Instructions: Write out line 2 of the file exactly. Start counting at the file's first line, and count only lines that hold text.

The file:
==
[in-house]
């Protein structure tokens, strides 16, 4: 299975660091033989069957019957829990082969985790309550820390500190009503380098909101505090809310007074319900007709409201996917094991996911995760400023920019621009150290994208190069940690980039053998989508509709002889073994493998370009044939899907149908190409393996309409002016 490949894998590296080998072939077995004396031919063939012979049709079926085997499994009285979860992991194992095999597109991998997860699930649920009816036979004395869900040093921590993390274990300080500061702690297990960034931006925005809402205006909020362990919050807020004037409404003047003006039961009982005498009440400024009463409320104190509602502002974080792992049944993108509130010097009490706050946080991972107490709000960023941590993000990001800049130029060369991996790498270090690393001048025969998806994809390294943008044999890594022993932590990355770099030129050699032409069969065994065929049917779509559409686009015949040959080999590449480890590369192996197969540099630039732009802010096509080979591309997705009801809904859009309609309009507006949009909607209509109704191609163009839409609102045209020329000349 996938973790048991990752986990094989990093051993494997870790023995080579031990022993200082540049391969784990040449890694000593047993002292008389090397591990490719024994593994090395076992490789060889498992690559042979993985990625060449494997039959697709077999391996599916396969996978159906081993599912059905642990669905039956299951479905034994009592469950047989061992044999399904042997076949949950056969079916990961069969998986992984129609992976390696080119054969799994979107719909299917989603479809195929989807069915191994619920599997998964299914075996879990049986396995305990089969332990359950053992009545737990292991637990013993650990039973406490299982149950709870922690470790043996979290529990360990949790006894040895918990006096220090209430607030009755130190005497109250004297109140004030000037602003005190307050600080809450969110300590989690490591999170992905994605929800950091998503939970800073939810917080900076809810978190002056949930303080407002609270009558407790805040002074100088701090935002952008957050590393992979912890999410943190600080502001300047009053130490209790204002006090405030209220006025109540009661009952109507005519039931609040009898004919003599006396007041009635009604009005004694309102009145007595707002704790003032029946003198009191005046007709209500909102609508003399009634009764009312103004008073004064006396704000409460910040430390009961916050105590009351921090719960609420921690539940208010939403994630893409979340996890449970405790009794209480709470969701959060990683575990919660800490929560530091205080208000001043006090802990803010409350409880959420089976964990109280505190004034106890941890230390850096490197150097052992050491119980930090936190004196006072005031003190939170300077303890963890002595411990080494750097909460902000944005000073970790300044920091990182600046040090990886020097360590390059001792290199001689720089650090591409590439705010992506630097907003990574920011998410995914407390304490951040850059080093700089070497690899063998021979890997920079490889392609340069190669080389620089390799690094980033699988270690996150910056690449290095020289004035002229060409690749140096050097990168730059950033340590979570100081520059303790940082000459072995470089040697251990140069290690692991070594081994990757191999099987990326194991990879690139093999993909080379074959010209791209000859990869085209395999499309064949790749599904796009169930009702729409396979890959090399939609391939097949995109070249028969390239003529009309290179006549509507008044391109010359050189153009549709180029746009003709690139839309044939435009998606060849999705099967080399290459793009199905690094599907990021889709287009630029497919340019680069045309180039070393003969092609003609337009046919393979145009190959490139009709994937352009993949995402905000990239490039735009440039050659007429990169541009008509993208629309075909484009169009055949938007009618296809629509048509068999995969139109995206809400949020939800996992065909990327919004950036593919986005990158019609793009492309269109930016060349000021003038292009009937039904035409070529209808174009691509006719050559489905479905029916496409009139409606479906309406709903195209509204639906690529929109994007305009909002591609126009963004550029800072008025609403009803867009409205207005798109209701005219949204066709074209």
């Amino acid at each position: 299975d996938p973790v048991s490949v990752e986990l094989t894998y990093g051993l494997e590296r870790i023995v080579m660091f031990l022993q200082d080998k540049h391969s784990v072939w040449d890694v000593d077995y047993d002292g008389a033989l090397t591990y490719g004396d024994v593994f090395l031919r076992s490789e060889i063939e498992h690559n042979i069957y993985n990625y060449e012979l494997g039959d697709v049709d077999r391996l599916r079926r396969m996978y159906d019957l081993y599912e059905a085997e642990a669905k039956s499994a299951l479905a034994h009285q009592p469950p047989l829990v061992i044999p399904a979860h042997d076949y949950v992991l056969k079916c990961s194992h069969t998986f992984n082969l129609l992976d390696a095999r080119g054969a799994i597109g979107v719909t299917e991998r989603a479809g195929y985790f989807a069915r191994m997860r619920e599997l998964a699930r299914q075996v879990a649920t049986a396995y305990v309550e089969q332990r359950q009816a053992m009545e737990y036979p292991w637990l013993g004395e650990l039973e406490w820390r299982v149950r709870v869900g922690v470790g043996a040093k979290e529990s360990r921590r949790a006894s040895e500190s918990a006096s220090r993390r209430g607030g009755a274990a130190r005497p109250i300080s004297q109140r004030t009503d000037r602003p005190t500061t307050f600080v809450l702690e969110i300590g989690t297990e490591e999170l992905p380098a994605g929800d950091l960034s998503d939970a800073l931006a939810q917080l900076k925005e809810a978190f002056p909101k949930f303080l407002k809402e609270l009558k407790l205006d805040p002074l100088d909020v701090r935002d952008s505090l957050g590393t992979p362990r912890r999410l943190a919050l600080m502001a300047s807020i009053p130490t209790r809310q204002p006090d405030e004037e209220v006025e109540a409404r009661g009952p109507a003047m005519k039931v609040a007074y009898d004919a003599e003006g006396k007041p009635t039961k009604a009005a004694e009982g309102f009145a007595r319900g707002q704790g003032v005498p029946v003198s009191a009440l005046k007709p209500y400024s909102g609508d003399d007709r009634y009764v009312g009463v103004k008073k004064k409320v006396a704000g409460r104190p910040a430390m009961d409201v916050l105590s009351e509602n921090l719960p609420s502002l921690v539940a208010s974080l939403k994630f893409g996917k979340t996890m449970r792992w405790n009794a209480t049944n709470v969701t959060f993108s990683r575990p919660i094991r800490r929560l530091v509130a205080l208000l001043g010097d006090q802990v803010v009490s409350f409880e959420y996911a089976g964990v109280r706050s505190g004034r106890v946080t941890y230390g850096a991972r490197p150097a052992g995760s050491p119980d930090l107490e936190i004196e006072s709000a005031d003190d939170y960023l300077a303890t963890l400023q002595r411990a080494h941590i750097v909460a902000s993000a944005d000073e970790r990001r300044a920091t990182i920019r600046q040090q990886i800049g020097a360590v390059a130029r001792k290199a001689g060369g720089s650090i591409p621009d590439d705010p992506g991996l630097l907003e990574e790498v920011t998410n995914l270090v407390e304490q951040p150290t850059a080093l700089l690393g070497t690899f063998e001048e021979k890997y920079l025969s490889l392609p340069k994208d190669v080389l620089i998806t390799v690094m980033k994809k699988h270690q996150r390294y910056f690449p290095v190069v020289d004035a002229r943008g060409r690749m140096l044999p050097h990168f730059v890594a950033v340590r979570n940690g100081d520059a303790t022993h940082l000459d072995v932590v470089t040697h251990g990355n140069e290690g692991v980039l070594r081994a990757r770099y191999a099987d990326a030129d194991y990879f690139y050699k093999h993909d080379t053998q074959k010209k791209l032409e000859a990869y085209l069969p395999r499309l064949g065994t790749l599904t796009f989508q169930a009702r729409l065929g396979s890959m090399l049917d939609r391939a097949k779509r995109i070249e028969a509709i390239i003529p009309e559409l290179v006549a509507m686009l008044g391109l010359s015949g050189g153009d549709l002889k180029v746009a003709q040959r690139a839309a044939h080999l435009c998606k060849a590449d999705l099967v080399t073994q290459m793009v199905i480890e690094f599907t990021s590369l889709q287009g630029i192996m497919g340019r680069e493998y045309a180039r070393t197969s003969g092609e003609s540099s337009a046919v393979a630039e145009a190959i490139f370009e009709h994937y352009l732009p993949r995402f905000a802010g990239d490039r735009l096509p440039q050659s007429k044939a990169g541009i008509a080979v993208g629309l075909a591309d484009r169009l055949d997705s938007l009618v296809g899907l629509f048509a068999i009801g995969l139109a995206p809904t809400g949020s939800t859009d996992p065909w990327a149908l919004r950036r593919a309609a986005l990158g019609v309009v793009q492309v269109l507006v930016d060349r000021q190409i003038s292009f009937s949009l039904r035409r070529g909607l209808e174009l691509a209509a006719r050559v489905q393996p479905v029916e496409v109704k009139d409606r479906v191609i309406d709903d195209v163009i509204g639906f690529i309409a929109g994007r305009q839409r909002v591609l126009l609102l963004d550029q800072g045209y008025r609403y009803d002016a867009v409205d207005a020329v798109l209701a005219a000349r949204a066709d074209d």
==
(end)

């Protein structure tokens, strides 16, 4: 299975660091033989069957019957829990082969985790309550820390500190009503380098909101505090809310007074319900007709409201996917094991996911995760400023920019621009150290994208190069940690980039053998989508509709002889073994493998370009044939899907149908190409393996309409002016 490949894998590296080998072939077995004396031919063939012979049709079926085997499994009285979860992991194992095999597109991998997860699930649920009816036979004395869900040093921590993390274990300080500061702690297990960034931006925005809402205006909020362990919050807020004037409404003047003006039961009982005498009440400024009463409320104190509602502002974080792992049944993108509130010097009490706050946080991972107490709000960023941590993000990001800049130029060369991996790498270090690393001048025969998806994809390294943008044999890594022993932590990355770099030129050699032409069969065994065929049917779509559409686009015949040959080999590449480890590369192996197969540099630039732009802010096509080979591309997705009801809904859009309609309009507006949009909607209509109704191609163009839409609102045209020329000349 996938973790048991990752986990094989990093051993494997870790023995080579031990022993200082540049391969784990040449890694000593047993002292008389090397591990490719024994593994090395076992490789060889498992690559042979993985990625060449494997039959697709077999391996599916396969996978159906081993599912059905642990669905039956299951479905034994009592469950047989061992044999399904042997076949949950056969079916990961069969998986992984129609992976390696080119054969799994979107719909299917989603479809195929989807069915191994619920599997998964299914075996879990049986396995305990089969332990359950053992009545737990292991637990013993650990039973406490299982149950709870922690470790043996979290529990360990949790006894040895918990006096220090209430607030009755130190005497109250004297109140004030000037602003005190307050600080809450969110300590989690490591999170992905994605929800950091998503939970800073939810917080900076809810978190002056949930303080407002609270009558407790805040002074100088701090935002952008957050590393992979912890999410943190600080502001300047009053130490209790204002006090405030209220006025109540009661009952109507005519039931609040009898004919003599006396007041009635009604009005004694309102009145007595707002704790003032029946003198009191005046007709209500909102609508003399009634009764009312103004008073004064006396704000409460910040430390009961916050105590009351921090719960609420921690539940208010939403994630893409979340996890449970405790009794209480709470969701959060990683575990919660800490929560530091205080208000001043006090802990803010409350409880959420089976964990109280505190004034106890941890230390850096490197150097052992050491119980930090936190004196006072005031003190939170300077303890963890002595411990080494750097909460902000944005000073970790300044920091990182600046040090990886020097360590390059001792290199001689720089650090591409590439705010992506630097907003990574920011998410995914407390304490951040850059080093700089070497690899063998021979890997920079490889392609340069190669080389620089390799690094980033699988270690996150910056690449290095020289004035002229060409690749140096050097990168730059950033340590979570100081520059303790940082000459072995470089040697251990140069290690692991070594081994990757191999099987990326194991990879690139093999993909080379074959010209791209000859990869085209395999499309064949790749599904796009169930009702729409396979890959090399939609391939097949995109070249028969390239003529009309290179006549509507008044391109010359050189153009549709180029746009003709690139839309044939435009998606060849999705099967080399290459793009199905690094599907990021889709287009630029497919340019680069045309180039070393003969092609003609337009046919393979145009190959490139009709994937352009993949995402905000990239490039735009440039050659007429990169541009008509993208629309075909484009169009055949938007009618296809629509048509068999995969139109995206809400949020939800996992065909990327919004950036593919986005990158019609793009492309269109930016060349000021003038292009009937039904035409070529209808174009691509006719050559489905479905029916496409009139409606479906309406709903195209509204639906690529929109994007305009909002591609126009963004550029800072008025609403009803867009409205207005798109209701005219949204066709074209």